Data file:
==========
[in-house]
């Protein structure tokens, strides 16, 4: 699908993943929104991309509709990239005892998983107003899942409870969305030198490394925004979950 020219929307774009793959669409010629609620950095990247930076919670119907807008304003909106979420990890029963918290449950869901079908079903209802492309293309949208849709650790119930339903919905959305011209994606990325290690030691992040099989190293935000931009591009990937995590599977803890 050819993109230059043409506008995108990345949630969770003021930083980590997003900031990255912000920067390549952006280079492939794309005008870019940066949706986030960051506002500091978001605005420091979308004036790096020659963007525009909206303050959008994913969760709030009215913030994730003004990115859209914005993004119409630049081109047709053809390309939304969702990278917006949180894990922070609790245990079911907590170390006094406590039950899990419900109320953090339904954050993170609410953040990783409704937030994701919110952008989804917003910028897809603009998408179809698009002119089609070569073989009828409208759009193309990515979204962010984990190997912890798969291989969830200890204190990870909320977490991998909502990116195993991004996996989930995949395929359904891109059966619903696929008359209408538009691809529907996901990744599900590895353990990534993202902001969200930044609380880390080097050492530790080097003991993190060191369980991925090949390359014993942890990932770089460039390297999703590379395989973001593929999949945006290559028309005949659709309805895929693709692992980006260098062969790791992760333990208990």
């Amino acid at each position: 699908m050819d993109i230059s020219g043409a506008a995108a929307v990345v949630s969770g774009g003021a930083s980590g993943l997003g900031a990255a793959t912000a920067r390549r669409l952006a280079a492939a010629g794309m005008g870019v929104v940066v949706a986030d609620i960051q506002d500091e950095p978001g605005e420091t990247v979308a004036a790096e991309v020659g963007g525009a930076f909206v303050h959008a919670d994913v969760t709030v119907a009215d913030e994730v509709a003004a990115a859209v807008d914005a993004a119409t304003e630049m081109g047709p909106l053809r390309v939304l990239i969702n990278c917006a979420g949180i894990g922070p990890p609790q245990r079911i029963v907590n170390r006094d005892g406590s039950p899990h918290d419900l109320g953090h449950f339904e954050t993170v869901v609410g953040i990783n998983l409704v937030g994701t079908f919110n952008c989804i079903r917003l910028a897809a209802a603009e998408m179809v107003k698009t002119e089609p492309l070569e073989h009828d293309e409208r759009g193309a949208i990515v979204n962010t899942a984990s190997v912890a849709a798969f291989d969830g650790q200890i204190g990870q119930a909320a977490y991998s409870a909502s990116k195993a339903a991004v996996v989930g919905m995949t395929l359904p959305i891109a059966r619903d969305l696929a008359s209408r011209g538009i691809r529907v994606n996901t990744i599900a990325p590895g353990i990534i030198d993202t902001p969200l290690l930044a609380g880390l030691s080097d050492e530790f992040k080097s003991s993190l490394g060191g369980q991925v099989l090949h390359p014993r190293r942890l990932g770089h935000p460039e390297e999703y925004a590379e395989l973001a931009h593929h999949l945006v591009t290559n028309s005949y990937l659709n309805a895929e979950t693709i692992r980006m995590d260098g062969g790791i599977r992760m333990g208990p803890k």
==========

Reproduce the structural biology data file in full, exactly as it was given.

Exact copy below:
[in-house]
């Protein structure tokens, strides 16, 4: 699908993943929104991309509709990239005892998983107003899942409870969305030198490394925004979950 020219929307774009793959669409010629609620950095990247930076919670119907807008304003909106979420990890029963918290449950869901079908079903209802492309293309949208849709650790119930339903919905959305011209994606990325290690030691992040099989190293935000931009591009990937995590599977803890 050819993109230059043409506008995108990345949630969770003021930083980590997003900031990255912000920067390549952006280079492939794309005008870019940066949706986030960051506002500091978001605005420091979308004036790096020659963007525009909206303050959008994913969760709030009215913030994730003004990115859209914005993004119409630049081109047709053809390309939304969702990278917006949180894990922070609790245990079911907590170390006094406590039950899990419900109320953090339904954050993170609410953040990783409704937030994701919110952008989804917003910028897809603009998408179809698009002119089609070569073989009828409208759009193309990515979204962010984990190997912890798969291989969830200890204190990870909320977490991998909502990116195993991004996996989930995949395929359904891109059966619903696929008359209408538009691809529907996901990744599900590895353990990534993202902001969200930044609380880390080097050492530790080097003991993190060191369980991925090949390359014993942890990932770089460039390297999703590379395989973001593929999949945006290559028309005949659709309805895929693709692992980006260098062969790791992760333990208990």
């Amino acid at each position: 699908m050819d993109i230059s020219g043409a506008a995108a929307v990345v949630s969770g774009g003021a930083s980590g993943l997003g900031a990255a793959t912000a920067r390549r669409l952006a280079a492939a010629g794309m005008g870019v929104v940066v949706a986030d609620i960051q506002d500091e950095p978001g605005e420091t990247v979308a004036a790096e991309v020659g963007g525009a930076f909206v303050h959008a919670d994913v969760t709030v119907a009215d913030e994730v509709a003004a990115a859209v807008d914005a993004a119409t304003e630049m081109g047709p909106l053809r390309v939304l990239i969702n990278c917006a979420g949180i894990g922070p990890p609790q245990r079911i029963v907590n170390r006094d005892g406590s039950p899990h918290d419900l109320g953090h449950f339904e954050t993170v869901v609410g953040i990783n998983l409704v937030g994701t079908f919110n952008c989804i079903r917003l910028a897809a209802a603009e998408m179809v107003k698009t002119e089609p492309l070569e073989h009828d293309e409208r759009g193309a949208i990515v979204n962010t899942a984990s190997v912890a849709a798969f291989d969830g650790q200890i204190g990870q119930a909320a977490y991998s409870a909502s990116k195993a339903a991004v996996v989930g919905m995949t395929l359904p959305i891109a059966r619903d969305l696929a008359s209408r011209g538009i691809r529907v994606n996901t990744i599900a990325p590895g353990i990534i030198d993202t902001p969200l290690l930044a609380g880390l030691s080097d050492e530790f992040k080097s003991s993190l490394g060191g369980q991925v099989l090949h390359p014993r190293r942890l990932g770089h935000p460039e390297e999703y925004a590379e395989l973001a931009h593929h999949l945006v591009t290559n028309s005949y990937l659709n309805a895929e979950t693709i692992r980006m995590d260098g062969g790791i599977r992760m333990g208990p803890k």